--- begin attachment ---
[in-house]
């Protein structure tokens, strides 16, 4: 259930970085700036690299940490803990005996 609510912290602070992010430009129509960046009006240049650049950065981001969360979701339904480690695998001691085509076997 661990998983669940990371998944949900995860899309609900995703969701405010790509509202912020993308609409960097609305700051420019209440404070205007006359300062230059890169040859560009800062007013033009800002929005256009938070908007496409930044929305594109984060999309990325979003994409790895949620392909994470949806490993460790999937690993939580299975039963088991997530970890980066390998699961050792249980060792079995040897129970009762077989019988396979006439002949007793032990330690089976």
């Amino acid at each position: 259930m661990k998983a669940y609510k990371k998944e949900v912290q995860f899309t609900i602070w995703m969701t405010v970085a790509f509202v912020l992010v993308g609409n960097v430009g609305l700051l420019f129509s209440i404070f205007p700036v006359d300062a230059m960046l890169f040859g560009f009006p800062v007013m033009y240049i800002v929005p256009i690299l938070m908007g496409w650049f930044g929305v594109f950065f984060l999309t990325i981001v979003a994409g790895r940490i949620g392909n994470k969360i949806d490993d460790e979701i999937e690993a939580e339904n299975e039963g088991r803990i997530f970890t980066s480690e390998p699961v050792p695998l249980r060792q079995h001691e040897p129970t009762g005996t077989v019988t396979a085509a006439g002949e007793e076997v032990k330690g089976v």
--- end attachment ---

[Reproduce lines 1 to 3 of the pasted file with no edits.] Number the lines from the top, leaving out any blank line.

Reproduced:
[in-house]
């Protein structure tokens, strides 16, 4: 259930970085700036690299940490803990005996 609510912290602070992010430009129509960046009006240049650049950065981001969360979701339904480690695998001691085509076997 661990998983669940990371998944949900995860899309609900995703969701405010790509509202912020993308609409960097609305700051420019209440404070205007006359300062230059890169040859560009800062007013033009800002929005256009938070908007496409930044929305594109984060999309990325979003994409790895949620392909994470949806490993460790999937690993939580299975039963088991997530970890980066390998699961050792249980060792079995040897129970009762077989019988396979006439002949007793032990330690089976």
């Amino acid at each position: 259930m661990k998983a669940y609510k990371k998944e949900v912290q995860f899309t609900i602070w995703m969701t405010v970085a790509f509202v912020l992010v993308g609409n960097v430009g609305l700051l420019f129509s209440i404070f205007p700036v006359d300062a230059m960046l890169f040859g560009f009006p800062v007013m033009y240049i800002v929005p256009i690299l938070m908007g496409w650049f930044g929305v594109f950065f984060l999309t990325i981001v979003a994409g790895r940490i949620g392909n994470k969360i949806d490993d460790e979701i999937e690993a939580e339904n299975e039963g088991r803990i997530f970890t980066s480690e390998p699961v050792p695998l249980r060792q079995h001691e040897p129970t009762g005996t077989v019988t396979a085509a006439g002949e007793e076997v032990k330690g089976v």